Tuesday, 10 April 2007
Last week, while still in Cannes, I read an article about SAP’s point of view on the impact of open source in ERPs. Henning Kagermann, SAP’s current CEO, declared in Computer Business Review that “Open Source is an option for operating systems and databases but not at the business application level”. This point of view does not surprise me since it is not a new statement coming from a top software executive. In the past, important executives such as Bill Gates and Steve Ballmer also disregarded the Open Source opportunity/ threat in the operating system world. But … you know … what really strikes me is the main rationale that Henning was using to support his point of view. He argumented that Open Source successful projects are those where developers like to work for “fun” and literally said “I have never seen anyone who likes doing that (referring to altering applications to cater for legal or regulatory changes such as Sarbanes-Oxley or Basel II). That is not fun. There is no choice. The boring bits are a strength of SAP” .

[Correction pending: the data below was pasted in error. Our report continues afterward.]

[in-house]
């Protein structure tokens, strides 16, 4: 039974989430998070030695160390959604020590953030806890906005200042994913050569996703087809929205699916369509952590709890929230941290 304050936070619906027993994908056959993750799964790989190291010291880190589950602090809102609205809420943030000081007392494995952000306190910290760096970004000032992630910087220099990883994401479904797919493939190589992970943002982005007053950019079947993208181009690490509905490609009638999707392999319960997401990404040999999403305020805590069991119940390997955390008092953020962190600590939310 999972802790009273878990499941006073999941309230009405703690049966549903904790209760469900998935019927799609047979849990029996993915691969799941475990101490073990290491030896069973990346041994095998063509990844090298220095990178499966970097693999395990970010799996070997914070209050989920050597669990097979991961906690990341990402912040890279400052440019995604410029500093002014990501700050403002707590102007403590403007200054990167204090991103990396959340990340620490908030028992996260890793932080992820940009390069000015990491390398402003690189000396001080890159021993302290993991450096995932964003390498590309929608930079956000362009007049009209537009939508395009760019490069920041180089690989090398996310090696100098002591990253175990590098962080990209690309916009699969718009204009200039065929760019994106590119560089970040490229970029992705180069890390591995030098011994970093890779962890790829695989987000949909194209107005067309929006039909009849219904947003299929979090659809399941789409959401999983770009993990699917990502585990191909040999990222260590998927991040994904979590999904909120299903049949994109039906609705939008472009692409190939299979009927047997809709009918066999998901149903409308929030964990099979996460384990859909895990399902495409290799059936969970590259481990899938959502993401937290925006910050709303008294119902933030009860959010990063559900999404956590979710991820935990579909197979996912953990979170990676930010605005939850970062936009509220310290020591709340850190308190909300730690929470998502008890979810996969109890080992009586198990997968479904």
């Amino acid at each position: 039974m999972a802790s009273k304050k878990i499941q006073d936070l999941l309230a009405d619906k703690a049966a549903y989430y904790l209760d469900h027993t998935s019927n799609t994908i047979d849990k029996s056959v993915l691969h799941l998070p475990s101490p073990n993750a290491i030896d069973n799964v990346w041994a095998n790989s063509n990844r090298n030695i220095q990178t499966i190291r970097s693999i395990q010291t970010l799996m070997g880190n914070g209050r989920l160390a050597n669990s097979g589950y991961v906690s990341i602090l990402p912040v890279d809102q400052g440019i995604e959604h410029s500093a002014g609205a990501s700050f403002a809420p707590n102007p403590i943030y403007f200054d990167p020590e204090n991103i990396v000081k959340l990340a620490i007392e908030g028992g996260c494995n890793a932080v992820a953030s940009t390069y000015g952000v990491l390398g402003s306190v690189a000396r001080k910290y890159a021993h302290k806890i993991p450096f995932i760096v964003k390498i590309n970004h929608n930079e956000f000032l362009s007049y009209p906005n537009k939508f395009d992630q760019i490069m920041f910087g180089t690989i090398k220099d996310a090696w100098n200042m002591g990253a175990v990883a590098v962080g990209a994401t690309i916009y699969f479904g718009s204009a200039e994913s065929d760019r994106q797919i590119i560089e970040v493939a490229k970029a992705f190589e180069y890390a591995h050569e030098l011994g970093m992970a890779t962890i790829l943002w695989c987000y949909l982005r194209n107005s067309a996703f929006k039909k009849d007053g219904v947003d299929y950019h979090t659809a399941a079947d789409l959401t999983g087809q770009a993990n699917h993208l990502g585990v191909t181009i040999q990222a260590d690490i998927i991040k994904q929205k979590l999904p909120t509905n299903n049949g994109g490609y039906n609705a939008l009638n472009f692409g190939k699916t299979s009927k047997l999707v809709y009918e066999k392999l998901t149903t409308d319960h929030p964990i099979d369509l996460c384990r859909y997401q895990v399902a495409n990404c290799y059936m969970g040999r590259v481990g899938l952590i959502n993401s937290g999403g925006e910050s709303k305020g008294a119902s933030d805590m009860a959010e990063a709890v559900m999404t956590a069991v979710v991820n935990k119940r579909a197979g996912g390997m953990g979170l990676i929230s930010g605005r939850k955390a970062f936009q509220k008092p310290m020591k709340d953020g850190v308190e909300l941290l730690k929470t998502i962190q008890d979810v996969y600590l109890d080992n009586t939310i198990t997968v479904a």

I am really astonished … Can we imply that SAP’s strengths against open source competitors are only built upon boring pieces?. Does Henning see open source competitors failing on their purpose because there is no fun on building ERPs?. If that was the name of the game … and you are working at SAP … please tell your boss that our growing community encompassing now more than 50 employees and more than hundreds of individuals working for IT companies around the world is really having “fun”!!!!. But please tell him that we are not having fun for the sake of fun. And here it comes the true reason why open source will make it in the world of ERPs: Fun for the sake of building Openbravo, the leading open source ERP Company in the space. At the end experience tells us that everything that can be built on open source, is finally built on open source (see other similar projects that are building business applications successfully with open source @ the Open Solutions Alliance )".
Anyway … I am convinced that we will see Henning in the future adapting its pitch as many others (read Gates and Ballmer) have done it. Don’t you think?